Open Access

Sleeping dogs

  • Gregory A Petsko1
Genome Biology20034:120

DOI: 10.1186/gb-2003-4-11-120

Published: 23 October 2003

'Let sleeping dogs lie' is a common English-language expression. It means, of course, to let well enough alone; that it's advisable not to disturb someone - or something - that might bite you if you do. Like many old aphorisms, there is much wisdom in it, and there have been a number of times when I wish I had followed it.

As I write this, two dogs are sleeping on the sofa next to me. I won't wake them, not because they'd bite - they're the gentlest dogs in the world and wouldn't bite anyone - but because they look so cute and peaceful snuggled together. They have no idea that last week the juggernaut of comparative genomics rolled round to them. On 26 September 2003, a joint team from The Institute for Genome Research and The Center for the Advancement of Genomics, both in Rockville, USA, and headed by Claire Fraser and Craig Venter, respectively, announced a 1.5X whole-genome sequence of the domestic dog (specifically Shadow, Claire and Craig's pet male standard poodle; see Kirkness et al., Science 2003, 301:1898-1903).

The dog genome sequence represents a landmark in the genomics era for several reasons. As the sequence makes clear, the dog is the closest relative to man yet to have a mostly complete draft genome sequence determined. The attempt to do it on the cheap, with minimal coverage, turned out to be surprisingly successful, presaging a flood of quick-and-dirty mammalian genome sequences in the near future. Another reason is the enormous, well-cataloged phenotypic variation of the canine: in the more than 100 centuries since the first canids were domesticated, dogs have been bred to display, in over 400 well-defined genetic sub-types ('breeds'), a huge range of morphological and behavioral characteristics that can now, in principle, be linked to their genes.

The strategy used to obtain the 1.5X whole-genome dog sequence is likely to become a model for future draft sequencing efforts. It yielded contiguous sequences (contigs) too small to extend across chromosome-length distances without a physical or genetic map; happily, there was already a radiation hybrid map that could be used to anchor the sequences to their positions in the 40 dog chromosomes. Most of the coding sequences were fragmentary, but with the aid of the human and mouse genomes it was possible to determine that about 80% of human genes have identifiable homologs in the dog. As the database of complete, high-coverage mammalian genome sequences grows (the public genome project should have a 6.5X dog genome sequence in the future, and similar efforts for chimp and cow are far advanced), future low-coverage sequences will have even more reference genomes to aid in assembly, alignment and interpretation. While the present dog genome sequence makes it clear that high-coverage sequencing is essential for the important organisms, it also demonstrates that useful information for comparative genomics and organismal biology can be obtained relatively cheaply. Since there are about 5,000 different known species of mammal, we can also conclude that the sequencing programs are not likely to end any time soon!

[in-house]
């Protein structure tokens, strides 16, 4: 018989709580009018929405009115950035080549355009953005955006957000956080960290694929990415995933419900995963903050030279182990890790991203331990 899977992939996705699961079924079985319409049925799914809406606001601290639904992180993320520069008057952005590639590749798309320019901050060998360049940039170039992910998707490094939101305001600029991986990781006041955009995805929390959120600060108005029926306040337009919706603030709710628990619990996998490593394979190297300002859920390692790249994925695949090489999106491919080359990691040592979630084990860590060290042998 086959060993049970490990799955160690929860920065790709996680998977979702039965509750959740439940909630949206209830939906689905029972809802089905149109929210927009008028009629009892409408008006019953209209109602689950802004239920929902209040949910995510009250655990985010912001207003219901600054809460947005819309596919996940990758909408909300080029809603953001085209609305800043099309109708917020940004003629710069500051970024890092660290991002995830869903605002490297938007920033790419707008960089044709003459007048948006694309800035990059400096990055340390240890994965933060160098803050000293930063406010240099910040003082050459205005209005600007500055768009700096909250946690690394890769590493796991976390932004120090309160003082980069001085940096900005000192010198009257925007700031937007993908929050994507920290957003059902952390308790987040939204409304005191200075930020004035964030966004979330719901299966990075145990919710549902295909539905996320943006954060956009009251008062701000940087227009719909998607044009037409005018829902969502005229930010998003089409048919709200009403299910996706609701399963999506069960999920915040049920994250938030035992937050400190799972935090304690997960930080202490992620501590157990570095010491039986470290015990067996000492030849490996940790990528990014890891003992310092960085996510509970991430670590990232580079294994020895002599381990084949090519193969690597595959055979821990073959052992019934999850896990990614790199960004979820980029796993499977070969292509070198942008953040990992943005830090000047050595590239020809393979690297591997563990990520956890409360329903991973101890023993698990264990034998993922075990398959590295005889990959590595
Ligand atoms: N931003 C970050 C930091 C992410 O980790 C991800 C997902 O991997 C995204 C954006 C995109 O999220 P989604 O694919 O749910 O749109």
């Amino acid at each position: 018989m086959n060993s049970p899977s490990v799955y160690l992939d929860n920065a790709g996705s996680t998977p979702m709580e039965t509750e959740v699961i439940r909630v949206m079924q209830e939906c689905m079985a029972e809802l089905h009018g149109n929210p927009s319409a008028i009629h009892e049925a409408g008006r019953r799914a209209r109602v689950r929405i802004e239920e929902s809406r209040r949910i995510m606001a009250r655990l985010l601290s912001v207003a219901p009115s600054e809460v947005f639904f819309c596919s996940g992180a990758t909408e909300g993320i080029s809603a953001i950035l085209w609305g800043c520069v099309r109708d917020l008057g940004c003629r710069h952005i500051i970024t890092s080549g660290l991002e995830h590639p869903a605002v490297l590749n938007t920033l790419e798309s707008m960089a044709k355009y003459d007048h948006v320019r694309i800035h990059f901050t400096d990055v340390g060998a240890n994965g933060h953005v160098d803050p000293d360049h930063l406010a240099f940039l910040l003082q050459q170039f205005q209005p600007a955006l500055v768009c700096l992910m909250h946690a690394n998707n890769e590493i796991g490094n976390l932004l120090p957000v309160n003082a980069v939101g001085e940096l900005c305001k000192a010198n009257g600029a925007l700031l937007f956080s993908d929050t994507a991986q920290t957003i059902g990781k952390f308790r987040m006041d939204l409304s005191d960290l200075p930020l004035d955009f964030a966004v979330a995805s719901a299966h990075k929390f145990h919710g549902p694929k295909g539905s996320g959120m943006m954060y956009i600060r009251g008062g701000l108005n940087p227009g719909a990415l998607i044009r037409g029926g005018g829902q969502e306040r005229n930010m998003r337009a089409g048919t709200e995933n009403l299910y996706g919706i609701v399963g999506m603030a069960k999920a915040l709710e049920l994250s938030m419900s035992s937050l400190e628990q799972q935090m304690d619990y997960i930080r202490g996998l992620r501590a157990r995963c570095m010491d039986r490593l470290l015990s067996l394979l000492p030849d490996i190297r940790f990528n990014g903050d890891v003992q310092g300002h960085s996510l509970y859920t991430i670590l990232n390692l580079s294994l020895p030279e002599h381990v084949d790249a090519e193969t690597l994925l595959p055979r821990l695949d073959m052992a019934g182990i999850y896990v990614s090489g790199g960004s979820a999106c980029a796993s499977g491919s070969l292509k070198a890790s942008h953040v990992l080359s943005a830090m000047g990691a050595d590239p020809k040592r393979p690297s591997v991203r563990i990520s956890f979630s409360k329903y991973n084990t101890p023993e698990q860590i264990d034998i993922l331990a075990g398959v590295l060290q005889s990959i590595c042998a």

Humans have a higher content of repetitive DNA in their genomes (46%) than either mice (38%) or dogs (31%). Yet, even though only 2% of the dog genome is believed to code for proteins, more than 4% of the intergenic sequences are conserved between dog and human. Whether these conserved regions are functional remains to be shown, but clearly one reason for sequencing a number of mammalian genomes is that any functional constraints should eventually be apparent, and we might finally figure out what some of that 'junk' DNA is really for. Another interesting piece of information to emerge from the 1.5X dog sequence is that the overall mutation rate of the dog genome appears to be about the same as it is for humans; mice seem to have a mutation rate that is twice as fast. Given this difference, it is not surprising that the overall sequence similarity between the dog and human genome is higher than that between mouse and human or mouse and dog. Of the 24,567 annotated human genes, the dog has clearly detectable orthologs for more than 18,000 (about 80%), and given the fragmentary nature of the dog genome sequence it seems certain that this number will eventually get much larger.

The recent dog genome paper presents data to support the view that the dog lineage was the first to diverge from the common carnivorous ancestor of dogs, mice and humans. Dogs, like mice, have a much larger number of olfactory receptor genes than humans, but surprisingly the mouse has the larger number, suggesting that those cute drug-sniffing dogs we see at airports should perhaps be replaced by mice on leashes.